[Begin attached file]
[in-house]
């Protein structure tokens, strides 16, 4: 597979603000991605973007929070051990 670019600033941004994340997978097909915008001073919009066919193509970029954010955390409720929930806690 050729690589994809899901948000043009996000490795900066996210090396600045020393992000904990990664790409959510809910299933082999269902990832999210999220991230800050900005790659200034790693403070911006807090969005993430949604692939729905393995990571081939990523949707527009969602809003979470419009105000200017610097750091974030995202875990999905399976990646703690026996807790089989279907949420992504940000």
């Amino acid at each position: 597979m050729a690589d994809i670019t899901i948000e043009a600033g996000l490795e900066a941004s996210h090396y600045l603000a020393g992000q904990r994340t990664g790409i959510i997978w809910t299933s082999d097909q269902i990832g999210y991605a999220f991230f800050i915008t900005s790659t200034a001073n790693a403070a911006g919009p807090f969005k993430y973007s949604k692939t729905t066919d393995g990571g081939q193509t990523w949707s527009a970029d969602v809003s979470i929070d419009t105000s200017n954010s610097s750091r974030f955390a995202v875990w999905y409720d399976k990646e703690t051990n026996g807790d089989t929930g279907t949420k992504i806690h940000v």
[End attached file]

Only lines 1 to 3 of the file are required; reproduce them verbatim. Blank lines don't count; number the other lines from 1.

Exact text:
[in-house]
């Protein structure tokens, strides 16, 4: 597979603000991605973007929070051990 670019600033941004994340997978097909915008001073919009066919193509970029954010955390409720929930806690 050729690589994809899901948000043009996000490795900066996210090396600045020393992000904990990664790409959510809910299933082999269902990832999210999220991230800050900005790659200034790693403070911006807090969005993430949604692939729905393995990571081939990523949707527009969602809003979470419009105000200017610097750091974030995202875990999905399976990646703690026996807790089989279907949420992504940000």
């Amino acid at each position: 597979m050729a690589d994809i670019t899901i948000e043009a600033g996000l490795e900066a941004s996210h090396y600045l603000a020393g992000q904990r994340t990664g790409i959510i997978w809910t299933s082999d097909q269902i990832g999210y991605a999220f991230f800050i915008t900005s790659t200034a001073n790693a403070a911006g919009p807090f969005k993430y973007s949604k692939t729905t066919d393995g990571g081939q193509t990523w949707s527009a970029d969602v809003s979470i929070d419009t105000s200017n954010s610097s750091r974030f955390a995202v875990w999905y409720d399976k990646e703690t051990n026996g807790d089989t929930g279907t949420k992504i806690h940000v």